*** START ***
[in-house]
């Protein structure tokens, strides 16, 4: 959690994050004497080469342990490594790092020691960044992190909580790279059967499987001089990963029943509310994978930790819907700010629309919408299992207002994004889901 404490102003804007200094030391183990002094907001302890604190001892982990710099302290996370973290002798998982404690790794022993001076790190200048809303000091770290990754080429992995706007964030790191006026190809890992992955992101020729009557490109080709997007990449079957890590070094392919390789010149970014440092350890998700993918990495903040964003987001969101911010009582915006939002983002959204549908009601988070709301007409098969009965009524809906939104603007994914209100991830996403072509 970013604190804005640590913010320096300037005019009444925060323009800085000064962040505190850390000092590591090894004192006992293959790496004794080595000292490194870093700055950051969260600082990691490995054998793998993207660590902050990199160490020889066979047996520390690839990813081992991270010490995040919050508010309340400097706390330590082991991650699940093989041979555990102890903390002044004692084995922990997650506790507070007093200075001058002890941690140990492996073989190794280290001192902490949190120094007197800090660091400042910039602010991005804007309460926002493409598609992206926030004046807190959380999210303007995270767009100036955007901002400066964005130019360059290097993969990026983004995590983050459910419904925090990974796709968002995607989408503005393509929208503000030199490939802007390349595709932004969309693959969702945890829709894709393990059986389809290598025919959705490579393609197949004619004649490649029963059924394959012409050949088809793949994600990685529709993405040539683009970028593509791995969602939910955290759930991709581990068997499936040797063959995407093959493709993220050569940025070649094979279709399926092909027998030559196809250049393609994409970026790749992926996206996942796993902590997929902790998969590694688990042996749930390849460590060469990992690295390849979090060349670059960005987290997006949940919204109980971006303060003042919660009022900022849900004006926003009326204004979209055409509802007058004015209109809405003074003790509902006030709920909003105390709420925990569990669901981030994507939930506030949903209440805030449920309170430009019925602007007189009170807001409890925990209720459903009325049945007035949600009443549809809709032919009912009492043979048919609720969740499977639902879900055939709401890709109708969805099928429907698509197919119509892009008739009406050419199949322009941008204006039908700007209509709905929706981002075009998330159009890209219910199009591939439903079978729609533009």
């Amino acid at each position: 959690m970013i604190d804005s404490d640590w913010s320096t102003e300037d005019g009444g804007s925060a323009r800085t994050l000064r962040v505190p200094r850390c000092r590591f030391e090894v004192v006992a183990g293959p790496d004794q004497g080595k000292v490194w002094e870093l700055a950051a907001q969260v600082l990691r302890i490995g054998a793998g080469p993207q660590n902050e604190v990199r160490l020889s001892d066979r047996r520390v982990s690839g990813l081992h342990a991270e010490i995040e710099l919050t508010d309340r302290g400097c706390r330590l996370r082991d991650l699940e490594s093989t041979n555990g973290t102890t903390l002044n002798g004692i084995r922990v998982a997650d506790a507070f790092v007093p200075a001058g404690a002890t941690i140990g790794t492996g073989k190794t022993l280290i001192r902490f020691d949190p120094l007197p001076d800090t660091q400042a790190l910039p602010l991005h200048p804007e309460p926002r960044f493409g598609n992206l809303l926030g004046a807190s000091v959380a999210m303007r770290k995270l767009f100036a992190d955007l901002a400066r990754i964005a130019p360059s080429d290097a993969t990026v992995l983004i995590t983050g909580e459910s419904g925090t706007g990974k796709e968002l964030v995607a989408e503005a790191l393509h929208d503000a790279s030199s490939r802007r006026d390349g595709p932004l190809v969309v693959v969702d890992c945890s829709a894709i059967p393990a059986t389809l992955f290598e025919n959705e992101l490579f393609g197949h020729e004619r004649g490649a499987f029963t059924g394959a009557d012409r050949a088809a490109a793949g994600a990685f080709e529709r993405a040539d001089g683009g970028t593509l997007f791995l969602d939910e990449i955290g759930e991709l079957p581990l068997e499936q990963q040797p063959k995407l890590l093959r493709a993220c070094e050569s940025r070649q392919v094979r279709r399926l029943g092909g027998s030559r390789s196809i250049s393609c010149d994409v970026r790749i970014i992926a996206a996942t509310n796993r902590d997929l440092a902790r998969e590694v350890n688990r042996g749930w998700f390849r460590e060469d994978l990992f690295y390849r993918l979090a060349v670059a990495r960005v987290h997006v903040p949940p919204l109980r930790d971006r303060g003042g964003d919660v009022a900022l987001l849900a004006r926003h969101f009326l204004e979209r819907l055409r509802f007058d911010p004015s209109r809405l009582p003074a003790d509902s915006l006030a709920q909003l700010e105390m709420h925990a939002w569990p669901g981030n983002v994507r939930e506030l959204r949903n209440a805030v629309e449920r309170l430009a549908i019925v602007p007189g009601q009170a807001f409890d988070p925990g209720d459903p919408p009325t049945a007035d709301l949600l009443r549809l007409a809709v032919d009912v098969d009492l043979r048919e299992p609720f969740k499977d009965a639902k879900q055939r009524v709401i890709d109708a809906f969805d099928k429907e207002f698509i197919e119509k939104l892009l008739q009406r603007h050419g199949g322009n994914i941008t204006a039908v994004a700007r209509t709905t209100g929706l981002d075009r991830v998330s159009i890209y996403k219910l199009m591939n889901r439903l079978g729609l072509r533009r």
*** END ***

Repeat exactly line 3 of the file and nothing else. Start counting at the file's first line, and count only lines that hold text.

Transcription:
């Amino acid at each position: 959690m970013i604190d804005s404490d640590w913010s320096t102003e300037d005019g009444g804007s925060a323009r800085t994050l000064r962040v505190p200094r850390c000092r590591f030391e090894v004192v006992a183990g293959p790496d004794q004497g080595k000292v490194w002094e870093l700055a950051a907001q969260v600082l990691r302890i490995g054998a793998g080469p993207q660590n902050e604190v990199r160490l020889s001892d066979r047996r520390v982990s690839g990813l081992h342990a991270e010490i995040e710099l919050t508010d309340r302290g400097c706390r330590l996370r082991d991650l699940e490594s093989t041979n555990g973290t102890t903390l002044n002798g004692i084995r922990v998982a997650d506790a507070f790092v007093p200075a001058g404690a002890t941690i140990g790794t492996g073989k190794t022993l280290i001192r902490f020691d949190p120094l007197p001076d800090t660091q400042a790190l910039p602010l991005h200048p804007e309460p926002r960044f493409g598609n992206l809303l926030g004046a807190s000091v959380a999210m303007r770290k995270l767009f100036a992190d955007l901002a400066r990754i964005a130019p360059s080429d290097a993969t990026v992995l983004i995590t983050g909580e459910s419904g925090t706007g990974k796709e968002l964030v995607a989408e503005a790191l393509h929208d503000a790279s030199s490939r802007r006026d390349g595709p932004l190809v969309v693959v969702d890992c945890s829709a894709i059967p393990a059986t389809l992955f290598e025919n959705e992101l490579f393609g197949h020729e004619r004649g490649a499987f029963t059924g394959a009557d012409r050949a088809a490109a793949g994600a990685f080709e529709r993405a040539d001089g683009g970028t593509l997007f791995l969602d939910e990449i955290g759930e991709l079957p581990l068997e499936q990963q040797p063959k995407l890590l093959r493709a993220c070094e050569s940025r070649q392919v094979r279709r399926l029943g092909g027998s030559r390789s196809i250049s393609c010149d994409v970026r790749i970014i992926a996206a996942t509310n796993r902590d997929l440092a902790r998969e590694v350890n688990r042996g749930w998700f390849r460590e060469d994978l990992f690295y390849r993918l979090a060349v670059a990495r960005v987290h997006v903040p949940p919204l109980r930790d971006r303060g003042g964003d919660v009022a900022l987001l849900a004006r926003h969101f009326l204004e979209r819907l055409r509802f007058d911010p004015s209109r809405l009582p003074a003790d509902s915006l006030a709920q909003l700010e105390m709420h925990a939002w569990p669901g981030n983002v994507r939930e506030l959204r949903n209440a805030v629309e449920r309170l430009a549908i019925v602007p007189g009601q009170a807001f409890d988070p925990g209720d459903p919408p009325t049945a007035d709301l949600l009443r549809l007409a809709v032919d009912v098969d009492l043979r048919e299992p609720f969740k499977d009965a639902k879900q055939r009524v709401i890709d109708a809906f969805d099928k429907e207002f698509i197919e119509k939104l892009l008739q009406r603007h050419g199949g322009n994914i941008t204006a039908v994004a700007r209509t709905t209100g929706l981002d075009r991830v998330s159009i890209y996403k219910l199009m591939n889901r439903l079978g729609l072509r533009r």